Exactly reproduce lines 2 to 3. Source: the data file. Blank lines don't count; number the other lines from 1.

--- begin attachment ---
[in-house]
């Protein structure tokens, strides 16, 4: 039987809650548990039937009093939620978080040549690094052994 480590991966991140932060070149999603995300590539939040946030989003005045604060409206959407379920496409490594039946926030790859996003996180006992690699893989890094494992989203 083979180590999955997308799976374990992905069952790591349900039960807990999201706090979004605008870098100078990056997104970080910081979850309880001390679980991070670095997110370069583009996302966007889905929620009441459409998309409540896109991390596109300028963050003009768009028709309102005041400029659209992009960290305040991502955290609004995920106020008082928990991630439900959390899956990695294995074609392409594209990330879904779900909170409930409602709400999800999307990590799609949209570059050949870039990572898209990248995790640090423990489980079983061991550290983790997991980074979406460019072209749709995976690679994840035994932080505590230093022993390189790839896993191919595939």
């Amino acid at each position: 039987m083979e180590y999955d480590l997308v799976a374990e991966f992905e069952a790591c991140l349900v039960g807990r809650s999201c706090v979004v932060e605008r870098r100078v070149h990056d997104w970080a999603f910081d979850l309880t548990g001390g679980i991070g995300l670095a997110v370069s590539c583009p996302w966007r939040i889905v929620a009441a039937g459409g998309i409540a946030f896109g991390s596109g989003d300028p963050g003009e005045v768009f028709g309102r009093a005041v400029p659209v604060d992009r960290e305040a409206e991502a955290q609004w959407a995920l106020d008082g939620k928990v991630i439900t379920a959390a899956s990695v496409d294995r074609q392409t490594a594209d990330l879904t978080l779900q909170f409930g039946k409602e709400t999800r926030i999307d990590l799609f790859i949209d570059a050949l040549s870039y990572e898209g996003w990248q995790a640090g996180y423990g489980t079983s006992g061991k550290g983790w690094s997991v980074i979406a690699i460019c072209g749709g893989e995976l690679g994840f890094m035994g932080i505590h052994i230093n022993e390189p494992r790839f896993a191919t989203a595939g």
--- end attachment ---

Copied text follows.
């Protein structure tokens, strides 16, 4: 039987809650548990039937009093939620978080040549690094052994 480590991966991140932060070149999603995300590539939040946030989003005045604060409206959407379920496409490594039946926030790859996003996180006992690699893989890094494992989203 083979180590999955997308799976374990992905069952790591349900039960807990999201706090979004605008870098100078990056997104970080910081979850309880001390679980991070670095997110370069583009996302966007889905929620009441459409998309409540896109991390596109300028963050003009768009028709309102005041400029659209992009960290305040991502955290609004995920106020008082928990991630439900959390899956990695294995074609392409594209990330879904779900909170409930409602709400999800999307990590799609949209570059050949870039990572898209990248995790640090423990489980079983061991550290983790997991980074979406460019072209749709995976690679994840035994932080505590230093022993390189790839896993191919595939």
């Amino acid at each position: 039987m083979e180590y999955d480590l997308v799976a374990e991966f992905e069952a790591c991140l349900v039960g807990r809650s999201c706090v979004v932060e605008r870098r100078v070149h990056d997104w970080a999603f910081d979850l309880t548990g001390g679980i991070g995300l670095a997110v370069s590539c583009p996302w966007r939040i889905v929620a009441a039937g459409g998309i409540a946030f896109g991390s596109g989003d300028p963050g003009e005045v768009f028709g309102r009093a005041v400029p659209v604060d992009r960290e305040a409206e991502a955290q609004w959407a995920l106020d008082g939620k928990v991630i439900t379920a959390a899956s990695v496409d294995r074609q392409t490594a594209d990330l879904t978080l779900q909170f409930g039946k409602e709400t999800r926030i999307d990590l799609f790859i949209d570059a050949l040549s870039y990572e898209g996003w990248q995790a640090g996180y423990g489980t079983s006992g061991k550290g983790w690094s997991v980074i979406a690699i460019c072209g749709g893989e995976l690679g994840f890094m035994g932080i505590h052994i230093n022993e390189p494992r790839f896993a191919t989203a595939g």